Within each phase, there are other gaps or spaces created by technology and human processing. Find these gaps and address them! What does this look like? Start with the first phase: application started but not submitted. Presuming your institution has a digital application portal, there is a very dark hole that can occur at this stage. Ask yourself, “If an applicant starts an application but doesn’t submit, where does this data reside?” Sometimes there are two places for gaps to occur—at the first screen where authentication is set up, and after authentication is established.  Are these two lists receiving communications? What kind of follow-up is offered to these two lists or groups? Find these lists and strategize how the institution can connect with these students.

Related reading: Changing the Game: How Modern Enrollment Operations Use Data to Engage Students

5. Have an awesome website that is easy to navigate and fits the student’s path toward matriculation.

Messy websites are one of the quickest ways to lose a prospective student. If a student or family member can’t find the topic they need to help make a decision of where to attend, they will move on.  Higher ed is a competitive market with lots of choices. It is easy to move on with a single click of a mouse.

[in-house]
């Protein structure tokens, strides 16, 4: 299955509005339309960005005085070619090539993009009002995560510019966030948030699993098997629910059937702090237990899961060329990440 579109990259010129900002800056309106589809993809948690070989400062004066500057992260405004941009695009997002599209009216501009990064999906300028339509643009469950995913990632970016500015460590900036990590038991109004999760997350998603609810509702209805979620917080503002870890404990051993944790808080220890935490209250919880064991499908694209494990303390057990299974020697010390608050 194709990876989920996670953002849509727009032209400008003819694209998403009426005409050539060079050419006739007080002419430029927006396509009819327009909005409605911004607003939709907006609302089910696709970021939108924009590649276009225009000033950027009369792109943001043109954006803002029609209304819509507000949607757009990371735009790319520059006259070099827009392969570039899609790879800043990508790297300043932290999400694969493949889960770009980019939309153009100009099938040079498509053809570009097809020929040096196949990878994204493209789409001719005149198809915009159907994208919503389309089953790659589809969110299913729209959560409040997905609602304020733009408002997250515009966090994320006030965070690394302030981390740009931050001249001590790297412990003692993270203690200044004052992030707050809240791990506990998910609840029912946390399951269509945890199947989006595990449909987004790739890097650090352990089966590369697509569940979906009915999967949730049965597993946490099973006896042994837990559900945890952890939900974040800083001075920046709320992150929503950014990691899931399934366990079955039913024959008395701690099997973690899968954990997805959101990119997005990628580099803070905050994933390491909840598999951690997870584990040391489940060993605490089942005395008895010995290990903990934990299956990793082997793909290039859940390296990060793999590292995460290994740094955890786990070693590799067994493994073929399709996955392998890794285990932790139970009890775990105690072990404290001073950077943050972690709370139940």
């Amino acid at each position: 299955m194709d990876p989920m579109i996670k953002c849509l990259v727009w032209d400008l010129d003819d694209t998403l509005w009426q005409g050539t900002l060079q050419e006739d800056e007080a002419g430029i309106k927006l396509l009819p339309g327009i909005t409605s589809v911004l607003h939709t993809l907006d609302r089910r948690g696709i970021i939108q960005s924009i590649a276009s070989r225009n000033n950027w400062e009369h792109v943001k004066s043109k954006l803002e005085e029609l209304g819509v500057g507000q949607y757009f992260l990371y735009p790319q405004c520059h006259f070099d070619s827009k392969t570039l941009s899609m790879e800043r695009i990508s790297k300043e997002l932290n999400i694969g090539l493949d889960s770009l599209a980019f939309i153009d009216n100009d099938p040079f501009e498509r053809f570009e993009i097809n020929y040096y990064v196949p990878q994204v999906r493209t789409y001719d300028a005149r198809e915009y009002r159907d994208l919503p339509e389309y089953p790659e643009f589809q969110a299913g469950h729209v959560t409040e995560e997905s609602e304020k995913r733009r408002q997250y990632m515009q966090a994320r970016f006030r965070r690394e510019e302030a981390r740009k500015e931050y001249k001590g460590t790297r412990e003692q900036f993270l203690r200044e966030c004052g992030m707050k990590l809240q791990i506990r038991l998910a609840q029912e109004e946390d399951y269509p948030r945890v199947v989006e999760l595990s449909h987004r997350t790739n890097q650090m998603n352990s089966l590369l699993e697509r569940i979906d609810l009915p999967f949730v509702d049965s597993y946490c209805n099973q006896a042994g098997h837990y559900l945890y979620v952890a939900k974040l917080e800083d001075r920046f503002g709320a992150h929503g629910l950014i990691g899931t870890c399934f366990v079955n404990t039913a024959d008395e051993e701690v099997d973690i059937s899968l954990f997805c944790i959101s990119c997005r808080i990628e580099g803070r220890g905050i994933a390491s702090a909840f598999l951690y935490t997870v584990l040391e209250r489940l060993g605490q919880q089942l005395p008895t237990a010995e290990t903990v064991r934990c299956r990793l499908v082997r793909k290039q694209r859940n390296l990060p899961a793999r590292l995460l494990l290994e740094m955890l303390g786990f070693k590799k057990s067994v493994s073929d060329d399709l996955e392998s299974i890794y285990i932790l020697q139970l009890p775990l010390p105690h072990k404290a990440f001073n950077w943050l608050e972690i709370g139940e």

Ask yourself if these items are within one click of the home page. Can a potential student or family member:

  • Submit an inquiry form to be added to an email list?
  • Submit an application to your institution?
  • Find a list of programs offered at your institution?
  • Find general numbers for the cost to attend?

The next layer of information is for students who have applied and are admitted. Information on these steps and the departments the student will connect to must be easy to find. The page(s) should have clear instructions of next steps with corresponding links to take action. Give a brief explanation of what must be done and a way to finish the step.

The five-star experience is about anticipating what the prospective student needs. Use tools like secret shopping to see what the experience is like for a new inquiry and new applicant.  What did you expect and what is the shortfall from the expectation? Here is where to start. Here is where to fine-tune the experience and bring it from good or okay to great.

Want to learn more? Pick up my book Enroll More Now. We have power-packed tactics and strategies that are easy to read and implement at your institution leading to better applicant yields.

Ready to take the next step and add expertise to your team? Send me a quick email and we can set up a meeting to talk through your questions.

Related Reading: The Cost of Student Recruitment